Background and aims: The contribution of the gastrointestinal tract in comparison with the liver for the low and variable bioavailability of orally administered drugs is still poorly understood. Here we report on a new intestinal perfusion technique for the direct assessment of absorption, metabolism, and transport of drugs by the intestinal wall.
Methods: In 6 healthy volunteers a multilumen perfusion catheter was used to generate a 20-cm isolated jejunal segment that was perfused with 80 mg verapamil. Simultaneously, 5 mg [(2)H(7)]verapamil was given intravenously. Blood, perfusate, and bile samples were analyzed for parent verapamil and its major metabolites.
Results: The mean fraction of the verapamil dose absorbed from the 20-cm segment was 0.76 but substantial interindividual variability (0.51-0.96) was shown. Bioavailability was low (19.3%). The intestinal wall contributed to the same extent as the liver to extensive first-pass metabolism (mean extraction ratio, 0.49 versus 0.48). Substantial transport of verapamil metabolites from the systemic circulation via the enterocytes into the intestinal lumen was observed. Compared with biliary excretion, intestinal secretion into a 20-cm jejunal segment contributed to drug elimination to a similar extent.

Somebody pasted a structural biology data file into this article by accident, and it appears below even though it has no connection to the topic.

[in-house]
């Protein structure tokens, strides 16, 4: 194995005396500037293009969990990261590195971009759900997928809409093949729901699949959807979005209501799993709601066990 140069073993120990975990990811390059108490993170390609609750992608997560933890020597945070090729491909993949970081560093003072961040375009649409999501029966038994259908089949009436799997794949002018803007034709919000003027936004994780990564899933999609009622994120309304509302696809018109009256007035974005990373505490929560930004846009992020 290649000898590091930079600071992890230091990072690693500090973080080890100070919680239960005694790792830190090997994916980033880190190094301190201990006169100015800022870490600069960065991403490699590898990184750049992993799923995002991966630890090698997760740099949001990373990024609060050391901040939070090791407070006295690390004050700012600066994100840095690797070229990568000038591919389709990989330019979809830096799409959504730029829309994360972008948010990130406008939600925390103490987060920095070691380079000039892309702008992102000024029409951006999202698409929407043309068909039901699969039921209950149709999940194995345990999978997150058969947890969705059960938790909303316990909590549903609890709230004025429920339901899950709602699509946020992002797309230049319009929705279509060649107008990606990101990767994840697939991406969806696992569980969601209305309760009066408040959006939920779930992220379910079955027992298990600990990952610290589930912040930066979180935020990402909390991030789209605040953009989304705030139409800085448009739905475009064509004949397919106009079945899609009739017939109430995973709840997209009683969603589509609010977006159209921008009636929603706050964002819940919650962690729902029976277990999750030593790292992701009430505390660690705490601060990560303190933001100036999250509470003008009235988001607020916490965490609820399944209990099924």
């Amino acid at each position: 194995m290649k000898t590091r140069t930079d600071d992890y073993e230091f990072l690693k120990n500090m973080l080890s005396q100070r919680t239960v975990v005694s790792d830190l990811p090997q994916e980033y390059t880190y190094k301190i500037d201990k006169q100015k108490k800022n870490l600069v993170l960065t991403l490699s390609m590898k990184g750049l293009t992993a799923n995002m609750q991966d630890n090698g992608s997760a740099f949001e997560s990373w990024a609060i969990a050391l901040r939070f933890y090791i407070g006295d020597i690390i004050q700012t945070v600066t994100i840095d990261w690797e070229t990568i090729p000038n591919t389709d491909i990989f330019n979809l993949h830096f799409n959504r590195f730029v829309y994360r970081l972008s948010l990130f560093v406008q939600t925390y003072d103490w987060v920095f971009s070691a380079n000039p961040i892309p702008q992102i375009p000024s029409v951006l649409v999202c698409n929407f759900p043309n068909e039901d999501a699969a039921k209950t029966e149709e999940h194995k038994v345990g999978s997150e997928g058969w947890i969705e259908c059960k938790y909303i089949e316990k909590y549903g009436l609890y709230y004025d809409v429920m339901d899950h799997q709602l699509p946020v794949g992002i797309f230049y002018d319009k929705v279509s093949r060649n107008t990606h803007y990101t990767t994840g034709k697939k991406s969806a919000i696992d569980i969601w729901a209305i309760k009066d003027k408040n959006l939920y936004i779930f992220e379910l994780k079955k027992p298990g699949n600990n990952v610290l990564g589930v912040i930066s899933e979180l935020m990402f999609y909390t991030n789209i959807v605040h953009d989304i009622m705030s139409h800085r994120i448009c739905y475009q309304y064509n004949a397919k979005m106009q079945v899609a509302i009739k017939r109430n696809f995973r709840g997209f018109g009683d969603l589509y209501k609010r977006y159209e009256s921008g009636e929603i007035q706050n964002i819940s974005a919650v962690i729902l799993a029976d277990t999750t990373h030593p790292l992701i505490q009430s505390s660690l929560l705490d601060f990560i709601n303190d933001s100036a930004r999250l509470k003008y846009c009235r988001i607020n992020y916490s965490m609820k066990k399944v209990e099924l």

Conclusion: First-pass metabolism by the intestinal wall is extensive and contributes to the same extent as the liver to low bioavailability of some drugs such as verapamil. Moreover, intestinal secretion is as important as biliary excretion for the elimination of metabolites.